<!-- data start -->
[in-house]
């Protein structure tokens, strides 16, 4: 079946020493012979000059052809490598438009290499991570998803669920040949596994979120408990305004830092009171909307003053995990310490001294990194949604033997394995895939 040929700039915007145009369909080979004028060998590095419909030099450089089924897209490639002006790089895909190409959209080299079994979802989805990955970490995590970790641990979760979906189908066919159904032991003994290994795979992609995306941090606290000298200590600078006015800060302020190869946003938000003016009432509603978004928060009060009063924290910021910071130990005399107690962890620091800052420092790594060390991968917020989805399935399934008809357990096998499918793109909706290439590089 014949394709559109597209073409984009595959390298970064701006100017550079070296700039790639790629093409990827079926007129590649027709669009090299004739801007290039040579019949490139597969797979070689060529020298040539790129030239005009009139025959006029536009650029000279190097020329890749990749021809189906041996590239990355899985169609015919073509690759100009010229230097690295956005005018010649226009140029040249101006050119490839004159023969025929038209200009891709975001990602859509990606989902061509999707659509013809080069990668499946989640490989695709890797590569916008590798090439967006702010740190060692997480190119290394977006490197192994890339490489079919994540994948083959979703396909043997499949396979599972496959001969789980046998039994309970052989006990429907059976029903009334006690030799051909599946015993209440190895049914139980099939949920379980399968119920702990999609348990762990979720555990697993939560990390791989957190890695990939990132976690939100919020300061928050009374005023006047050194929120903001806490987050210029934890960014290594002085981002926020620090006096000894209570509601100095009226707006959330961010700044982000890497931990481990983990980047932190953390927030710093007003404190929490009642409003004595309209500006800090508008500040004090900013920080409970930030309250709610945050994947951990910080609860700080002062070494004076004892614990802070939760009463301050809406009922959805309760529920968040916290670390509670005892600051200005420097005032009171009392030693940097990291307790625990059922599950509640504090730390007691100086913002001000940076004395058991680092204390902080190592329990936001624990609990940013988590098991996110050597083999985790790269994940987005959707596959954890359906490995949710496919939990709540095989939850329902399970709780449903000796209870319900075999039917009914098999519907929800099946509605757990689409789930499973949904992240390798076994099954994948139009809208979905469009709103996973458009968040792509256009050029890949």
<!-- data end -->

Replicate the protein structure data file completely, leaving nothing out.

[in-house]
């Protein structure tokens, strides 16, 4: 079946020493012979000059052809490598438009290499991570998803669920040949596994979120408990305004830092009171909307003053995990310490001294990194949604033997394995895939 040929700039915007145009369909080979004028060998590095419909030099450089089924897209490639002006790089895909190409959209080299079994979802989805990955970490995590970790641990979760979906189908066919159904032991003994290994795979992609995306941090606290000298200590600078006015800060302020190869946003938000003016009432509603978004928060009060009063924290910021910071130990005399107690962890620091800052420092790594060390991968917020989805399935399934008809357990096998499918793109909706290439590089 014949394709559109597209073409984009595959390298970064701006100017550079070296700039790639790629093409990827079926007129590649027709669009090299004739801007290039040579019949490139597969797979070689060529020298040539790129030239005009009139025959006029536009650029000279190097020329890749990749021809189906041996590239990355899985169609015919073509690759100009010229230097690295956005005018010649226009140029040249101006050119490839004159023969025929038209200009891709975001990602859509990606989902061509999707659509013809080069990668499946989640490989695709890797590569916008590798090439967006702010740190060692997480190119290394977006490197192994890339490489079919994540994948083959979703396909043997499949396979599972496959001969789980046998039994309970052989006990429907059976029903009334006690030799051909599946015993209440190895049914139980099939949920379980399968119920702990999609348990762990979720555990697993939560990390791989957190890695990939990132976690939100919020300061928050009374005023006047050194929120903001806490987050210029934890960014290594002085981002926020620090006096000894209570509601100095009226707006959330961010700044982000890497931990481990983990980047932190953390927030710093007003404190929490009642409003004595309209500006800090508008500040004090900013920080409970930030309250709610945050994947951990910080609860700080002062070494004076004892614990802070939760009463301050809406009922959805309760529920968040916290670390509670005892600051200005420097005032009171009392030693940097990291307790625990059922599950509640504090730390007691100086913002001000940076004395058991680092204390902080190592329990936001624990609990940013988590098991996110050597083999985790790269994940987005959707596959954890359906490995949710496919939990709540095989939850329902399970709780449903000796209870319900075999039917009914098999519907929800099946509605757990689409789930499973949904992240390798076994099954994948139009809208979905469009709103996973458009968040792509256009050029890949």